When Art Danced with Music (and What it Wore)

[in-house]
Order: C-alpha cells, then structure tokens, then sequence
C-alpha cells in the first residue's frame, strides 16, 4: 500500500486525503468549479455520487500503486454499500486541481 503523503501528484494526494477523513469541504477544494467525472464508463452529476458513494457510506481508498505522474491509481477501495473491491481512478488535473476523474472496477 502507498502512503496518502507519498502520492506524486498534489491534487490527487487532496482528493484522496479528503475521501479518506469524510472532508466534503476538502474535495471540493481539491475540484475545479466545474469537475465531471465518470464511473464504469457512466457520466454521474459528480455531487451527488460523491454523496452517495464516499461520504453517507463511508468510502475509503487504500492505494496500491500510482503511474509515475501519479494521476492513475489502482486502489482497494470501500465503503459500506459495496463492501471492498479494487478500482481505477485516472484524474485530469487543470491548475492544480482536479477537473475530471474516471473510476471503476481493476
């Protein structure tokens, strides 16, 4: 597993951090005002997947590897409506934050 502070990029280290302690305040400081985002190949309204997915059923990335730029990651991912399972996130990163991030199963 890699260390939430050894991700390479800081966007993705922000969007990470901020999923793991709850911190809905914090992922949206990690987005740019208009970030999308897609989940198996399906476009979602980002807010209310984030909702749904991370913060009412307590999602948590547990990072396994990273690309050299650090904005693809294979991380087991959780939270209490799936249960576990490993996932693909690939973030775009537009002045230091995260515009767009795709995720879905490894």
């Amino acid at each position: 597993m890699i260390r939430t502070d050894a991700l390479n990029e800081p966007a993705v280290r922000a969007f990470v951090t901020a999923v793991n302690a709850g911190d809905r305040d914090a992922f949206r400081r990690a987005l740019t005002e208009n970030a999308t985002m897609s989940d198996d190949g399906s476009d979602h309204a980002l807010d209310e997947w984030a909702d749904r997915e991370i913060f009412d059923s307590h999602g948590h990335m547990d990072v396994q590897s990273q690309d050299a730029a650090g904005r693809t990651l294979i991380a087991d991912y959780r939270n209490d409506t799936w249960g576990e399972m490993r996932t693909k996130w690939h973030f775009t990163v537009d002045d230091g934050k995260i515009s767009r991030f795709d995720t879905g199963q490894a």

Sarah Kennel, associate curator, department of photographs, National Gallery of Art, and Jane Pritchard, curator of dance, Victoria and Albert Museum. The Ballets Russes was the most innovative dance company of the 20th century. Founded by Russian impresario Serge Diaghilev (1872–1929) in Paris in 1909, the company propelled the performing arts to new heights through groundbreaking collaborations between artists, composers, choreographers, dancers, and fashion designers. The National Gallery of Art’s exhibition, Diaghilev and the Ballets Russes, 1909–1929: When Art Danced with Music, on view from May 12 to September 02, 2013, showcases more than 150 original costumes, set designs, paintings, sculptures, prints and drawings, photographs, posters, and incorporates film clips in a theatrical multimedia installation. The exhibition was adapted from one conceived by and first shown at the Victoria and Albert Museum (V&A) in 2010. The Gallery’s Sarah Kennel provides an overview of the exhibition, followed by V&A’s Jane Pritchard, who discusses the history and artistry of the Ballets Russes costumes in a joint lecture recorded on June 2, 2013.